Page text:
How can a proponent of change mobilize groups and organizations in support of a common project? Building on an extensive review of social movement theorizing and action, we argue that shared interests, network connections, the availability of resources, and the emergence of political, market and corporate opportunities (the standard topics discussed in extant literature) may be necessary, but are often insufficient for spurring mobilization. Conversely, cultural factors such as frames, identities, or practices are essential. Their presence can facilitate coordinated action even among unlikely allies, and their absence can prevent such action. Inspired by the work of Saul Alinsky (1909–1972), along with contemporary illustrations, we construct a two-step model of the role of culture in mobilizing for change. We bring attention to a change proponent's cultural competence – skill in appreciating the different cultural meanings and values of those involved in a particular project of change – and cultural brokerage – skill in bridging and negotiating among actors with different cultural repertoires, to reach a temporary truce or covenant. We focus on two types of activities that define cultural brokerage, integration and redefinition, and apply them to the cultural factors of frames, identities, and/or practices. Our paper contributes to contemporary research on social movements, institutional theory, and cultural sociology.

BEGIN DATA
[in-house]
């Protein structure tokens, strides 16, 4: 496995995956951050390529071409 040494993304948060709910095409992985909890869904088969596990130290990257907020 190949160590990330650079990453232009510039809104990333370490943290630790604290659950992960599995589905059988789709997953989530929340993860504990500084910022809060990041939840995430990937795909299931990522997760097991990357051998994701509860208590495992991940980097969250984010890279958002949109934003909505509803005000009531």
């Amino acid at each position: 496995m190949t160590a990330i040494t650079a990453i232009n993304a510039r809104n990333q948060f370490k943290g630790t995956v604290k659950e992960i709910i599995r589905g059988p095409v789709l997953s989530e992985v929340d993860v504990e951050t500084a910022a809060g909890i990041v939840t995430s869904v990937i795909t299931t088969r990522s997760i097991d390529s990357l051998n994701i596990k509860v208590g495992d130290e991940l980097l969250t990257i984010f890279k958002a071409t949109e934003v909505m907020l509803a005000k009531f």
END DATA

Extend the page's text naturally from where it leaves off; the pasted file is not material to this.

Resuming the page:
- Cultural brokerage
- Cultural competence
- Cultural repertoires
ASJC Scopus subject areas
- Social Psychology
- Experimental and Cognitive Psychology
- Organizational Behavior and Human Resource Management